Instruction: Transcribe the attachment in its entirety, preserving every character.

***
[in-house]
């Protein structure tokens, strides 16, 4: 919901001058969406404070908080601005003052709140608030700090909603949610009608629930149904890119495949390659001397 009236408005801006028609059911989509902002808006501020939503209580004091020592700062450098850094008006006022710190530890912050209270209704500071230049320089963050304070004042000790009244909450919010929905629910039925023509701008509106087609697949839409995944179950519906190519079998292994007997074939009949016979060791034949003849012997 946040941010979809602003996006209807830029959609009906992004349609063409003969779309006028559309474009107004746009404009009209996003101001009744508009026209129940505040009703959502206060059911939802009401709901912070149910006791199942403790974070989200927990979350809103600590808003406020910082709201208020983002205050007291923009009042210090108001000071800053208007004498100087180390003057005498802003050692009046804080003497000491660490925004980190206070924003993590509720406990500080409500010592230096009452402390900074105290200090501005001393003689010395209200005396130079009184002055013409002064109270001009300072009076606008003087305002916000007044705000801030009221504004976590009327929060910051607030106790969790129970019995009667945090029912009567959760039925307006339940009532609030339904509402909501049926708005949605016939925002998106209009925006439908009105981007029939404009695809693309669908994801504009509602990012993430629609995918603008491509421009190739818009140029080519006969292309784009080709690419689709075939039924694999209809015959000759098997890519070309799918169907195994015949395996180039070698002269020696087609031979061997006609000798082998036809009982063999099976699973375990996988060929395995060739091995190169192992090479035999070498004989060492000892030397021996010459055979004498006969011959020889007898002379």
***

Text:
[in-house]
């Protein structure tokens, strides 16, 4: 919901001058969406404070908080601005003052709140608030700090909603949610009608629930149904890119495949390659001397 009236408005801006028609059911989509902002808006501020939503209580004091020592700062450098850094008006006022710190530890912050209270209704500071230049320089963050304070004042000790009244909450919010929905629910039925023509701008509106087609697949839409995944179950519906190519079998292994007997074939009949016979060791034949003849012997 946040941010979809602003996006209807830029959609009906992004349609063409003969779309006028559309474009107004746009404009009209996003101001009744508009026209129940505040009703959502206060059911939802009401709901912070149910006791199942403790974070989200927990979350809103600590808003406020910082709201208020983002205050007291923009009042210090108001000071800053208007004498100087180390003057005498802003050692009046804080003497000491660490925004980190206070924003993590509720406990500080409500010592230096009452402390900074105290200090501005001393003689010395209200005396130079009184002055013409002064109270001009300072009076606008003087305002916000007044705000801030009221504004976590009327929060910051607030106790969790129970019995009667945090029912009567959760039925307006339940009532609030339904509402909501049926708005949605016939925002998106209009925006439908009105981007029939404009695809693309669908994801504009509602990012993430629609995918603008491509421009190739818009140029080519006969292309784009080709690419689709075939039924694999209809015959000759098997890519070309799918169907195994015949395996180039070698002269020696087609031979061997006609000798082998036809009982063999099976699973375990996988060929395995060739091995190169192992090479035999070498004989060492000892030397021996010459055979004498006969011959020889007898002379």